Yeshiva couple sues for housing

by Devin Foxall | 7/27/01 5:00am

A lawsuit challenging Yeshiva University's policy of excluding same-sex couples from university housing would likely have little effect if similar lawsuits were filed in New Hampshire, the Executive Director of the New Hampshire Civil Liberties Union Claire Ebel said.

Two lesbian students at the Albert Einstein College of Medicine, which is part of Yeshiva, sued the university after they were denied housing set aside for married students of Einstein College.

The housing rules discriminated against them, they argued, because, being gay, it was impossible for them to be married.

The suit was dismissed by lower courts because housing benefits were also denied to unmarried heterosexuals. The highest N.Y. court reinstated the lawsuit and returned it to the lower courts.

The two plaintiffs will have to prove that the effect of the university's policy was greater on homosexual couples and thus constituted discrimination on the basis of sexual orientation.

According to legal experts, the lawsuit could open a new avenue for discrimination lawsuits in New York City.

Since the lawsuit was filed in the N.Y. State Court system under N.Y. Statutory and Constitutional Provisions, its consequences concerning such things as employer-provided housing or anti-discrimination laws will remain within the Empire State.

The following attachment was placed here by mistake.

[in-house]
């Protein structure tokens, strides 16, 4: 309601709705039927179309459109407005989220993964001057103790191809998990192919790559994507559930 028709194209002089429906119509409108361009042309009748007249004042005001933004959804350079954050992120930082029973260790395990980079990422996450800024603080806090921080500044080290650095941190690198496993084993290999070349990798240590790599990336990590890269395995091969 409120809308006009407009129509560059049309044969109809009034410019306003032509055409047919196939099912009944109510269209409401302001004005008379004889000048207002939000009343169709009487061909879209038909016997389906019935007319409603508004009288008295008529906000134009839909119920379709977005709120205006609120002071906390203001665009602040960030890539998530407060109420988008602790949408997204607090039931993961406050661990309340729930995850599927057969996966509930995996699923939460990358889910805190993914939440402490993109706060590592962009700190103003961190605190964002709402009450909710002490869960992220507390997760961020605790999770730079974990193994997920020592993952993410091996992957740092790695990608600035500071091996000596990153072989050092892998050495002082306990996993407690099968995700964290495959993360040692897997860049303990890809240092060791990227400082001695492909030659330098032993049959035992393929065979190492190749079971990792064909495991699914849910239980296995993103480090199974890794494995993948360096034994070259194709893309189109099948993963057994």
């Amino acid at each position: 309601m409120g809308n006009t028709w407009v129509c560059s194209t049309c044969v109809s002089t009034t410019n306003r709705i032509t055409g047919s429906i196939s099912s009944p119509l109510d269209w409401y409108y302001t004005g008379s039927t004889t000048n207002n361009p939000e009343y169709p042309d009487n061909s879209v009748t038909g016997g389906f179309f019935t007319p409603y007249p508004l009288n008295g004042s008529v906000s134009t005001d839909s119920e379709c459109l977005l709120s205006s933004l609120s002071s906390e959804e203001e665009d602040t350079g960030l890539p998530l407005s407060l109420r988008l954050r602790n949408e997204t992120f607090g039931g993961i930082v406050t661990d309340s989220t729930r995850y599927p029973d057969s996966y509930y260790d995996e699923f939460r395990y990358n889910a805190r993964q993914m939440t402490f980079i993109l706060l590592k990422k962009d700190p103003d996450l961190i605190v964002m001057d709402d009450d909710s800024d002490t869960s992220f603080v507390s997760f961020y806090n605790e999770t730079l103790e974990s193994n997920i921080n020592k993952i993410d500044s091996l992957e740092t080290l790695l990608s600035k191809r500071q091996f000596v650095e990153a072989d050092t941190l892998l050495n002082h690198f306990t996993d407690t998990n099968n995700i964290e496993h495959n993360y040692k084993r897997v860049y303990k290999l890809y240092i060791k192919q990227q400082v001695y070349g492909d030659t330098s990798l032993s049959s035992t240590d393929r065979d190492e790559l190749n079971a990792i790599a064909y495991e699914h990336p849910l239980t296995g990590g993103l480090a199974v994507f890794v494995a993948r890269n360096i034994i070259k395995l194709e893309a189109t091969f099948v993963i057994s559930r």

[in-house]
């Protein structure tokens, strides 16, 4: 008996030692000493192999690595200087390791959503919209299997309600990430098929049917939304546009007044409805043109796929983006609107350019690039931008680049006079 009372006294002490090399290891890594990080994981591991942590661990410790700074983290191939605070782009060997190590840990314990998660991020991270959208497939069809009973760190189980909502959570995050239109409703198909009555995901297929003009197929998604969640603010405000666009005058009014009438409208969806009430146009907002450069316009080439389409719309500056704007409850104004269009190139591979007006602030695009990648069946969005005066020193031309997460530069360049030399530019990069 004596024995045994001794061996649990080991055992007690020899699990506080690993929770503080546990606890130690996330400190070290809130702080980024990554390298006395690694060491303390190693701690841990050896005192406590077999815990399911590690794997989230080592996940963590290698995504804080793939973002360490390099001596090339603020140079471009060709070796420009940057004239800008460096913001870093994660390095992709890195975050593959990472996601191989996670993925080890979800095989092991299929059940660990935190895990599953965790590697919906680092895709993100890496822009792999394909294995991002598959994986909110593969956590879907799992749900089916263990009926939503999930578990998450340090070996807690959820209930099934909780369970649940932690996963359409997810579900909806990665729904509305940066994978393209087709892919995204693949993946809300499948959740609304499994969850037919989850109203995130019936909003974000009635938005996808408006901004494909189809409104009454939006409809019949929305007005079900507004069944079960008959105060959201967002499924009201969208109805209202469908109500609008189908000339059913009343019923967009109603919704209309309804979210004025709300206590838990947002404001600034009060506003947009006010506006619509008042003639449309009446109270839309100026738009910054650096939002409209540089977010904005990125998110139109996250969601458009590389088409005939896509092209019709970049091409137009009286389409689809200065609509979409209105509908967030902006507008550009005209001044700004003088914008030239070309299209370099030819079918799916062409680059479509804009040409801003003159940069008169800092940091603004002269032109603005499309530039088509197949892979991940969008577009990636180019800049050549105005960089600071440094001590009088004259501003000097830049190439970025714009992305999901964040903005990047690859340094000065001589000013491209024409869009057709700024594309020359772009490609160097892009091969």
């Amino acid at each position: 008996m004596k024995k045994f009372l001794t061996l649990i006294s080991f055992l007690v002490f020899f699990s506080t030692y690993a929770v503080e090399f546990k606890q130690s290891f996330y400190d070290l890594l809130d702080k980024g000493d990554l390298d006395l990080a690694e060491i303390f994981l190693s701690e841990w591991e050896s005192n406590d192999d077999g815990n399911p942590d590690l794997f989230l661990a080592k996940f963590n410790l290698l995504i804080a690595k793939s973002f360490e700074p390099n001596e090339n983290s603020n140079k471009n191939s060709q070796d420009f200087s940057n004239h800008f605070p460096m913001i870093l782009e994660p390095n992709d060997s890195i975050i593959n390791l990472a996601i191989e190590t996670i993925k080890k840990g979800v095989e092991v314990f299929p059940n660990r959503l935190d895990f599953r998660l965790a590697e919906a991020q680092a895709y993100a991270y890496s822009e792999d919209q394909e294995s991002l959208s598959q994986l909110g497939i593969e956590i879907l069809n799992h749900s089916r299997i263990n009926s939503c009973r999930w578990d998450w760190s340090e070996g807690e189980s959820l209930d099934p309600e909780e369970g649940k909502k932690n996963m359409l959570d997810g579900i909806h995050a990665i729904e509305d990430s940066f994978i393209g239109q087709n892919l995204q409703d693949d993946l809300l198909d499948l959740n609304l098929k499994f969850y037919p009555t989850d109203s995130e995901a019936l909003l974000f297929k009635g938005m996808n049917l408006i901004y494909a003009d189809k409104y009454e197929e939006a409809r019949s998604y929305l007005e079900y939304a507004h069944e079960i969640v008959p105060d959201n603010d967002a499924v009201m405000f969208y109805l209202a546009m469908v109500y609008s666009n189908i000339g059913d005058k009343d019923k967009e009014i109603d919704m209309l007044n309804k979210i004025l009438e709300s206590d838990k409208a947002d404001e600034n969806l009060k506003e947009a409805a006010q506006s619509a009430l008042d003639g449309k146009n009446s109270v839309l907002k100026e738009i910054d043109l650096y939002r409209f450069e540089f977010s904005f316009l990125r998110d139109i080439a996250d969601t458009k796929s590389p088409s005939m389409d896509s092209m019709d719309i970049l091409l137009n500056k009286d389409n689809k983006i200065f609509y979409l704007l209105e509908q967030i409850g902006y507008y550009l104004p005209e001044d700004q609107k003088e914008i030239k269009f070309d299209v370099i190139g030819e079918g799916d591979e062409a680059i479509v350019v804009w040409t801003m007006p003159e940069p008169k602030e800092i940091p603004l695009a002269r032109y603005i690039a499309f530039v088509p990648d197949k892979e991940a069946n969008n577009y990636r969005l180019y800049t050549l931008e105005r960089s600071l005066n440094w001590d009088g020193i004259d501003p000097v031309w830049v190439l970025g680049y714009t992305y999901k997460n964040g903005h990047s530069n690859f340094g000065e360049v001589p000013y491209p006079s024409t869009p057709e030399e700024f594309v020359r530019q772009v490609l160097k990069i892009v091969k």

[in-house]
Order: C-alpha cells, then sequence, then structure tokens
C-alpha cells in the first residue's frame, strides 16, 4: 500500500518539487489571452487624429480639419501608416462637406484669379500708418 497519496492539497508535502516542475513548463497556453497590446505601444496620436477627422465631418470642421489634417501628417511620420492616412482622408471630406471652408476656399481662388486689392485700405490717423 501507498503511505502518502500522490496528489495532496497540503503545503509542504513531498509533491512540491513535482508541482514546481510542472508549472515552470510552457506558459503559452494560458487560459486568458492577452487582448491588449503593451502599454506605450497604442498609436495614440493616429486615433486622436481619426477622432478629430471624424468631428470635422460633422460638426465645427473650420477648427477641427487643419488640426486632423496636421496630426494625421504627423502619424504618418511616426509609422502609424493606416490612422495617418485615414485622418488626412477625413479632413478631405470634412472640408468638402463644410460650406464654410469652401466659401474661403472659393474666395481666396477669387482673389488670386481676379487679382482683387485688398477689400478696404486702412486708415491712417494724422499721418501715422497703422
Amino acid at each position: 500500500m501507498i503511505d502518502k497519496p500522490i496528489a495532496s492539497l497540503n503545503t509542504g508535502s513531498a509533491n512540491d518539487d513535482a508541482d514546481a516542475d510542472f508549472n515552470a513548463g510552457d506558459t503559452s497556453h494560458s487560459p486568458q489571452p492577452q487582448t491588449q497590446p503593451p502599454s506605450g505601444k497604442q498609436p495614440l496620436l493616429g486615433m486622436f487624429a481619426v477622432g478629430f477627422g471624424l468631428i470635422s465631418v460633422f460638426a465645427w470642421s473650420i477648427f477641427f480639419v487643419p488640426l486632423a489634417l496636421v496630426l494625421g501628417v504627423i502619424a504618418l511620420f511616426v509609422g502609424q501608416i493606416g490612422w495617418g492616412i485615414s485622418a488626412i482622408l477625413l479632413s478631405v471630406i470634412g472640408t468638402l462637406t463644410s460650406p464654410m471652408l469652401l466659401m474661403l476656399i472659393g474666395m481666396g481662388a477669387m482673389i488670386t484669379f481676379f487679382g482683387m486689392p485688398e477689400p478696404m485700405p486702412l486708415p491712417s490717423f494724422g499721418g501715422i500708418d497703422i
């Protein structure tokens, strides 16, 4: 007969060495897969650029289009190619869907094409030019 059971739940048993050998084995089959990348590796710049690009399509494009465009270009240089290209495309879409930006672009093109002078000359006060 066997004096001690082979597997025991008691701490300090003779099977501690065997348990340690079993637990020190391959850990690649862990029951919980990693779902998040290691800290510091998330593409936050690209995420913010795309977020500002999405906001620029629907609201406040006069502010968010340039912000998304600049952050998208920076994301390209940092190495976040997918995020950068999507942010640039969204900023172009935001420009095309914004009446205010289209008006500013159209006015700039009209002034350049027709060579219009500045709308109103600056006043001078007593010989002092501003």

Dartmouth does not have college-subsidized graduate housing delegated solely for married couples. Even if it did, the Yeshiva lawsuit would not have legal ramifications for the college.

"It is virtually impossible to say whether that would have a N.Y. impact on the possibility of a successful lawsuit being filed at Dartmouth by a gay or lesbian couple," Claire Ebel, Executive Director of the N.H. affiliate of the ACLU, said.

"This is because a state court challenge in N.H. would be based on New Hampshire statutes and New Hampshire constitutional provisions," she continued.

New Hampshire would be affected if the lawsuit became a federal challenge, especially if it moved up the federal appellate chain and reached the U.S. Supreme Court, she said. "Then it clearly would have an impact, not only on Dartmouth but on every private university in the country."